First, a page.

Breastfeeding in Public: An Insider’s Look into the Controversy
If you spend time online, you’ve seen the stories. Moms asked to cover up or stop breastfeeding in public as to not offend people around them. While health experts and most of society agree “breast is best” when it comes to feeding your baby, how did where the baby eats become so controversial?
We talked to three current or former nursing moms to get their take on the issue.
• “Anytime I nursed one of my babies in a public setting, including once on an airplane, I covered up with a blanket because that was my personal preference, and honestly, to prevent any uncomfortable moments for those around me.”
• “I nurse in public because my babies need to eat. I try to be modest by sitting in corners or private areas, but I rarely use a cover.”
• “I’m much more comfortable doing it if I’m at a kid friendly place like the park or zoo. I’m hesitant at restaurants where the ages of people are more diverse because I feel judgment.”
Springfield-area resident Kara Kincaid is nursing baby No. 3: sweet, little 6-week-old Mya. While she generally tried to avoid nursing in public with her first two, she now finds herself in a different position.
“I work hard to establish a schedule and plan my outings in between feedings,” Kara said. “But this time, I have two older kids who want to go out and do fun things, so I’m forcing myself to be more comfortable with it.”
Breastfeeding moms, regardless of whether they use a cover, are legally permitted to nurse at any public or private location in every state but Idaho. But as mom-shaming stories continue to circulate online, it’s easy to understand the hesitation some moms feel.
“Many are fearful of negative comments,” said Judy Skelton, RN, a lactation consultant at Abraham Lincoln Memorial Hospital. “But I don’t believe negativism is the majority. But with social media, you hear more about those experiences. It makes for a better story than the 99.9 percent of others that walked by and didn’t even notice or even those who gave the mom a smile.”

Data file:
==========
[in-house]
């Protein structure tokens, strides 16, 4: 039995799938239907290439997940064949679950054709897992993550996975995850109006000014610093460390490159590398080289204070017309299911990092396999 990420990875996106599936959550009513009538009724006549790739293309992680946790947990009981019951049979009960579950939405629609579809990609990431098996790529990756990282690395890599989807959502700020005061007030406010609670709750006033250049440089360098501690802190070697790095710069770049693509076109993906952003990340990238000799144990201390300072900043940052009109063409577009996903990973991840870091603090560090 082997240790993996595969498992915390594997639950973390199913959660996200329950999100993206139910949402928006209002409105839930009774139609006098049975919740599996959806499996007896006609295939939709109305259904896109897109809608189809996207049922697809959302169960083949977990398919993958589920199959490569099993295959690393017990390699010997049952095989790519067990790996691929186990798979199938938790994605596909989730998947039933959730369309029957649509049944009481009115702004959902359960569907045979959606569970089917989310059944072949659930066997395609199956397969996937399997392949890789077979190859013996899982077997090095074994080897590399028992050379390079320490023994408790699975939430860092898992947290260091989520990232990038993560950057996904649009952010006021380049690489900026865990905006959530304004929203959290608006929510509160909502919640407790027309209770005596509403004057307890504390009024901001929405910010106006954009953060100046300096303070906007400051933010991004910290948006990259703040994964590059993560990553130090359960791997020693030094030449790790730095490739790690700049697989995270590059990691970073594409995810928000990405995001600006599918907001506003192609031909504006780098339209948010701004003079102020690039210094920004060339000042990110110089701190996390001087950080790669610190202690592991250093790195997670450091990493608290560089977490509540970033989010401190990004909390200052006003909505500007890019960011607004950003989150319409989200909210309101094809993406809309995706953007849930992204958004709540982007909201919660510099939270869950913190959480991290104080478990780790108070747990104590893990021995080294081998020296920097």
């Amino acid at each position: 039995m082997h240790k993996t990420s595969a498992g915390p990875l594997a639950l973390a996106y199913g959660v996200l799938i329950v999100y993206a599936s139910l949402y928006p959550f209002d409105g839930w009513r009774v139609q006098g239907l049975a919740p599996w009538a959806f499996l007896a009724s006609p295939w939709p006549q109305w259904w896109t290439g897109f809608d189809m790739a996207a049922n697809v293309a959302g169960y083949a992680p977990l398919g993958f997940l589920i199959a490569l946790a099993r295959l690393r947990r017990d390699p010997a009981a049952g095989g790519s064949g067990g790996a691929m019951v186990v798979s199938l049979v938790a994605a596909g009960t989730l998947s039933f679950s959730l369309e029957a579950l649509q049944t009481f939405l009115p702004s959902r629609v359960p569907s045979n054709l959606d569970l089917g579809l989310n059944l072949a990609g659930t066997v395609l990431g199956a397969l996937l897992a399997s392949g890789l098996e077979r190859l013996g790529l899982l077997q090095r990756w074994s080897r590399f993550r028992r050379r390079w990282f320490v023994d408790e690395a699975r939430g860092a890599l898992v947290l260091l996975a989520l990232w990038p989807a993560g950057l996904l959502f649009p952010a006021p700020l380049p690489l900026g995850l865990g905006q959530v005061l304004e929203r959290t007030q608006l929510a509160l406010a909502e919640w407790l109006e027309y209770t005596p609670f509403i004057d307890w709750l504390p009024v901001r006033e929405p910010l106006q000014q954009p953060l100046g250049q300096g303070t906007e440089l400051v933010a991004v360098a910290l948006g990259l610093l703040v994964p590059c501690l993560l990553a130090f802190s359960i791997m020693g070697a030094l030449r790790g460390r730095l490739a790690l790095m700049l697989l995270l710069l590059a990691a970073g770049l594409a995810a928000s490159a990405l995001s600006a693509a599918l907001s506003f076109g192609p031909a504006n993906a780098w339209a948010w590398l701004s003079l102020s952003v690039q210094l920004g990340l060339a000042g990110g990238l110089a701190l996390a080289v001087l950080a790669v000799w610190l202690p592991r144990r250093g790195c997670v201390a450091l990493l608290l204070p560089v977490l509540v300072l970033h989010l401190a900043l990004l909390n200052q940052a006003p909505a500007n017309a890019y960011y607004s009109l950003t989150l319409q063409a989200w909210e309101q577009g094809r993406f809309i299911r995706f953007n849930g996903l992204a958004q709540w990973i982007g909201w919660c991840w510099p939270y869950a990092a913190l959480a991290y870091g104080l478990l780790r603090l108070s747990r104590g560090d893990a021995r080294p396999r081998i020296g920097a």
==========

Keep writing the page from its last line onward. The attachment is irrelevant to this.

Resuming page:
While Kara continues to push out of her comfort zone, she still prefers to nurse with a blanket or cover. Although she’s never received a negative comment, she’s mindful of those around her.
“I feel respecting other people’s discomfort is important to helping them start to see breastfeeding as more normal,” she said. “If I’m blatantly showing myself to others and causing them to be angry, they are probably not going to change their minds about it or start to accept it as normal.”
It’s a mindset many experts agree with.
“Breasts have been sexualized for many years in the media and movies and not seen for their primary purpose of nurturing and lactation,” Skelton said. “We need to teach our children that breastfeeding is the norm and not let it be seen as a dirty or bad thing. But at the same time, moms need to do their part and not intentionally cause controversy. We can all be respectful of each other.”
Memorial Health System offers breastfeeding support groups at Abraham Lincoln Memorial Hospital in Lincoln, IL, Passavant Area Hospital in Jacksonville, IL, and Memorial Medical Center in Springfield, IL.